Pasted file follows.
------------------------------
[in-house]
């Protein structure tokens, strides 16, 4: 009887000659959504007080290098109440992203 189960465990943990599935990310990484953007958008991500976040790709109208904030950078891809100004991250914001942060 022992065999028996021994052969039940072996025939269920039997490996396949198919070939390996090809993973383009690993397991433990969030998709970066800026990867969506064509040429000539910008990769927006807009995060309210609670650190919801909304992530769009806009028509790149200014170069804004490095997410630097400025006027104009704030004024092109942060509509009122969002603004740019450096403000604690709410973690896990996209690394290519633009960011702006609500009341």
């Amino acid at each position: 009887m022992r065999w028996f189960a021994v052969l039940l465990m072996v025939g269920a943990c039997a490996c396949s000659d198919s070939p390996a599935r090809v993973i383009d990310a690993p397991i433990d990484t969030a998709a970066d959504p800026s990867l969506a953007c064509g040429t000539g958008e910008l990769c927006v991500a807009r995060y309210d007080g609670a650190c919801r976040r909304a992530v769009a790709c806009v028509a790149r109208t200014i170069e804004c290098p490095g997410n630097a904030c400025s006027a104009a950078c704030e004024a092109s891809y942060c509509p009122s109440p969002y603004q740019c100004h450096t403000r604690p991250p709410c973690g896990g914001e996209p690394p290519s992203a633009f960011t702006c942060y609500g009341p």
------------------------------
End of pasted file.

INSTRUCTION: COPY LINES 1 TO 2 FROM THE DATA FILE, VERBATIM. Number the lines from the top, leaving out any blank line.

[in-house]
């Protein structure tokens, strides 16, 4: 009887000659959504007080290098109440992203 189960465990943990599935990310990484953007958008991500976040790709109208904030950078891809100004991250914001942060 022992065999028996021994052969039940072996025939269920039997490996396949198919070939390996090809993973383009690993397991433990969030998709970066800026990867969506064509040429000539910008990769927006807009995060309210609670650190919801909304992530769009806009028509790149200014170069804004490095997410630097400025006027104009704030004024092109942060509509009122969002603004740019450096403000604690709410973690896990996209690394290519633009960011702006609500009341």